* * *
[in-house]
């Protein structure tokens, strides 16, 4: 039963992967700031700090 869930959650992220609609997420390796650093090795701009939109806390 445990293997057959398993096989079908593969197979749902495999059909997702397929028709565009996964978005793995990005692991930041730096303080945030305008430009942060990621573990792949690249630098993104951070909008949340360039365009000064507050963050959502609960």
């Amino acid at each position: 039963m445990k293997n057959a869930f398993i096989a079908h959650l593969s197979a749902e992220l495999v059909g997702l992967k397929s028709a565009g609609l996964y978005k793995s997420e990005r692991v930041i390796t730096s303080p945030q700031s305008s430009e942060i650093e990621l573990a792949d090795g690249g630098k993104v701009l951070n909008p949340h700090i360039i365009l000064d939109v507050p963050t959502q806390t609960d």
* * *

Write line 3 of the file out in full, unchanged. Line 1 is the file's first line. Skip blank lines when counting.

């Amino acid at each position: 039963m445990k293997n057959a869930f398993i096989a079908h959650l593969s197979a749902e992220l495999v059909g997702l992967k397929s028709a565009g609609l996964y978005k793995s997420e990005r692991v930041i390796t730096s303080p945030q700031s305008s430009e942060i650093e990621l573990a792949d090795g690249g630098k993104v701009l951070n909008p949340h700090i360039i365009l000064d939109v507050p963050t959502q806390t609960d």